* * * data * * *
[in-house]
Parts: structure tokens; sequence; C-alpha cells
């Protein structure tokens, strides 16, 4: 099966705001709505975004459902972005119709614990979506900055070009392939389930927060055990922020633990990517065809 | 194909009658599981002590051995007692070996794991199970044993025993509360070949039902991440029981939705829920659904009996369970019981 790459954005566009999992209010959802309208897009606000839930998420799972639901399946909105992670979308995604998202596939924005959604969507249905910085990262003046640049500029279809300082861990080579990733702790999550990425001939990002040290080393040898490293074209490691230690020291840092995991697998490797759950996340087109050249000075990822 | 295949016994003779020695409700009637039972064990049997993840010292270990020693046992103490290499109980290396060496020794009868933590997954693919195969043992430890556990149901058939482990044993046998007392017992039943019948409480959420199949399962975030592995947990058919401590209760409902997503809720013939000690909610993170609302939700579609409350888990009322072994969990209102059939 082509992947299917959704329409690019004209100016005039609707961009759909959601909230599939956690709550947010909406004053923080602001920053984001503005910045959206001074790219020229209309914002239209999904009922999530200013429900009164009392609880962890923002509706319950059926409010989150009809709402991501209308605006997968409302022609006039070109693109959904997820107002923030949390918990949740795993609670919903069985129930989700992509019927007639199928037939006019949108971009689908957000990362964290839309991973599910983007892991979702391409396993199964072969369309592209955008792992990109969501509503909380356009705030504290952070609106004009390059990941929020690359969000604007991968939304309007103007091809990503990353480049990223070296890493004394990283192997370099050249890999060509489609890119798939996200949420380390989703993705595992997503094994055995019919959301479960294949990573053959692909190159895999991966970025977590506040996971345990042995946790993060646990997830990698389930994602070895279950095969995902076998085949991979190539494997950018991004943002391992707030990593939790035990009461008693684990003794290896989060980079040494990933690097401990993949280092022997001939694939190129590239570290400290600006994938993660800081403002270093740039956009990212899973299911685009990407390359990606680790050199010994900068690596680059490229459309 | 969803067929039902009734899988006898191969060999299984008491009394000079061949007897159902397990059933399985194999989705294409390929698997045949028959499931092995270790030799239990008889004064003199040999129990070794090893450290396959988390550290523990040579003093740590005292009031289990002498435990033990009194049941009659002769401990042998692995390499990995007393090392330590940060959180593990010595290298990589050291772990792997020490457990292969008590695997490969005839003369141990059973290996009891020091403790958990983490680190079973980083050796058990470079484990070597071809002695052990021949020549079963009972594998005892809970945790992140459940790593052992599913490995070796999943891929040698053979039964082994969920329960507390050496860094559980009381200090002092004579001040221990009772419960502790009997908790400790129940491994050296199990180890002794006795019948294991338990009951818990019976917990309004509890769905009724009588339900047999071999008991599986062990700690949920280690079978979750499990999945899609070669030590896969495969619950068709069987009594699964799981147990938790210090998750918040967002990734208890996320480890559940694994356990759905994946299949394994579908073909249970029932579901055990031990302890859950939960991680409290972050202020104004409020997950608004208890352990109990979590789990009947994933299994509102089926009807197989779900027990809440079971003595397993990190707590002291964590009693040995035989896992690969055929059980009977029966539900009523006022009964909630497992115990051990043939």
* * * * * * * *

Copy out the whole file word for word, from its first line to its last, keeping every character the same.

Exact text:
[in-house]
Parts: structure tokens; sequence; C-alpha cells
């Protein structure tokens, strides 16, 4: 099966705001709505975004459902972005119709614990979506900055070009392939389930927060055990922020633990990517065809 | 194909009658599981002590051995007692070996794991199970044993025993509360070949039902991440029981939705829920659904009996369970019981 790459954005566009999992209010959802309208897009606000839930998420799972639901399946909105992670979308995604998202596939924005959604969507249905910085990262003046640049500029279809300082861990080579990733702790999550990425001939990002040290080393040898490293074209490691230690020291840092995991697998490797759950996340087109050249000075990822 | 295949016994003779020695409700009637039972064990049997993840010292270990020693046992103490290499109980290396060496020794009868933590997954693919195969043992430890556990149901058939482990044993046998007392017992039943019948409480959420199949399962975030592995947990058919401590209760409902997503809720013939000690909610993170609302939700579609409350888990009322072994969990209102059939 082509992947299917959704329409690019004209100016005039609707961009759909959601909230599939956690709550947010909406004053923080602001920053984001503005910045959206001074790219020229209309914002239209999904009922999530200013429900009164009392609880962890923002509706319950059926409010989150009809709402991501209308605006997968409302022609006039070109693109959904997820107002923030949390918990949740795993609670919903069985129930989700992509019927007639199928037939006019949108971009689908957000990362964290839309991973599910983007892991979702391409396993199964072969369309592209955008792992990109969501509503909380356009705030504290952070609106004009390059990941929020690359969000604007991968939304309007103007091809990503990353480049990223070296890493004394990283192997370099050249890999060509489609890119798939996200949420380390989703993705595992997503094994055995019919959301479960294949990573053959692909190159895999991966970025977590506040996971345990042995946790993060646990997830990698389930994602070895279950095969995902076998085949991979190539494997950018991004943002391992707030990593939790035990009461008693684990003794290896989060980079040494990933690097401990993949280092022997001939694939190129590239570290400290600006994938993660800081403002270093740039956009990212899973299911685009990407390359990606680790050199010994900068690596680059490229459309 | 969803067929039902009734899988006898191969060999299984008491009394000079061949007897159902397990059933399985194999989705294409390929698997045949028959499931092995270790030799239990008889004064003199040999129990070794090893450290396959988390550290523990040579003093740590005292009031289990002498435990033990009194049941009659002769401990042998692995390499990995007393090392330590940060959180593990010595290298990589050291772990792997020490457990292969008590695997490969005839003369141990059973290996009891020091403790958990983490680190079973980083050796058990470079484990070597071809002695052990021949020549079963009972594998005892809970945790992140459940790593052992599913490995070796999943891929040698053979039964082994969920329960507390050496860094559980009381200090002092004579001040221990009772419960502790009997908790400790129940491994050296199990180890002794006795019948294991338990009951818990019976917990309004509890769905009724009588339900047999071999008991599986062990700690949920280690079978979750499990999945899609070669030590896969495969619950068709069987009594699964799981147990938790210090998750918040967002990734208890996320480890559940694994356990759905994946299949394994579908073909249970029932579901055990031990302890859950939960991680409290972050202020104004409020997950608004208890352990109990979590789990009947994933299994509102089926009807197989779900027990809440079971003595397993990190707590002291964590009693040995035989896992690969055929059980009977029966539900009523006022009964909630497992115990051990043939």